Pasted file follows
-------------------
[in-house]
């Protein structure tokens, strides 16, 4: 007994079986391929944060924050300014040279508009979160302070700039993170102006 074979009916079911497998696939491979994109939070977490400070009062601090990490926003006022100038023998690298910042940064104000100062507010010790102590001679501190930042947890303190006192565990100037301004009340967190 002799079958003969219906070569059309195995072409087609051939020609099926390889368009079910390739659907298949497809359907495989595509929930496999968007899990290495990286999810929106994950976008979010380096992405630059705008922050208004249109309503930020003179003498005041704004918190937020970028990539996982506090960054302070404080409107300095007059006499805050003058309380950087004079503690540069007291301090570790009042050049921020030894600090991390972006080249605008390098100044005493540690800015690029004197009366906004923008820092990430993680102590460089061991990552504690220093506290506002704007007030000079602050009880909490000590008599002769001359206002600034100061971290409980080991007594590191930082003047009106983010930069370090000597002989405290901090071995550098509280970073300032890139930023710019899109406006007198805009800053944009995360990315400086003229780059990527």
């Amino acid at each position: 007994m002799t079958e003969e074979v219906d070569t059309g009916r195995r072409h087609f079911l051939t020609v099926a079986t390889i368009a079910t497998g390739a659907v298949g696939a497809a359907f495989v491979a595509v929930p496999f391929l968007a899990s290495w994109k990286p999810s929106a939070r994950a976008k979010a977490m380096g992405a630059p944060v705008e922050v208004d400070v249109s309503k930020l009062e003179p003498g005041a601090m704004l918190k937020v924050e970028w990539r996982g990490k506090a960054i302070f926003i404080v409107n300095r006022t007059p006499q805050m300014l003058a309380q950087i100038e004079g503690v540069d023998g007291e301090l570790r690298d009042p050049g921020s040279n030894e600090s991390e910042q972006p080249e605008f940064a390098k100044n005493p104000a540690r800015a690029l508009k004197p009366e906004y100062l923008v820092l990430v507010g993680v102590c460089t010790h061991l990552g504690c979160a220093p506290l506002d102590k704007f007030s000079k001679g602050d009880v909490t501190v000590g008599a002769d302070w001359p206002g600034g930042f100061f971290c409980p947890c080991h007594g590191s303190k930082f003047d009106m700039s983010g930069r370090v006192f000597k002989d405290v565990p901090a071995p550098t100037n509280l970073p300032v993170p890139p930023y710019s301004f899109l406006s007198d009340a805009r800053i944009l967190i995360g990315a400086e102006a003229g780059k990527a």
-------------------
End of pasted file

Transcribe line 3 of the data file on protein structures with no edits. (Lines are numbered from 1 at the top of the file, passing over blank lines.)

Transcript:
């Amino acid at each position: 007994m002799t079958e003969e074979v219906d070569t059309g009916r195995r072409h087609f079911l051939t020609v099926a079986t390889i368009a079910t497998g390739a659907v298949g696939a497809a359907f495989v491979a595509v929930p496999f391929l968007a899990s290495w994109k990286p999810s929106a939070r994950a976008k979010a977490m380096g992405a630059p944060v705008e922050v208004d400070v249109s309503k930020l009062e003179p003498g005041a601090m704004l918190k937020v924050e970028w990539r996982g990490k506090a960054i302070f926003i404080v409107n300095r006022t007059p006499q805050m300014l003058a309380q950087i100038e004079g503690v540069d023998g007291e301090l570790r690298d009042p050049g921020s040279n030894e600090s991390e910042q972006p080249e605008f940064a390098k100044n005493p104000a540690r800015a690029l508009k004197p009366e906004y100062l923008v820092l990430v507010g993680v102590c460089t010790h061991l990552g504690c979160a220093p506290l506002d102590k704007f007030s000079k001679g602050d009880v909490t501190v000590g008599a002769d302070w001359p206002g600034g930042f100061f971290c409980p947890c080991h007594g590191s303190k930082f003047d009106m700039s983010g930069r370090v006192f000597k002989d405290v565990p901090a071995p550098t100037n509280l970073p300032v993170p890139p930023y710019s301004f899109l406006s007198d009340a805009r800053i944009l967190i995360g990315a400086e102006a003229g780059k990527a």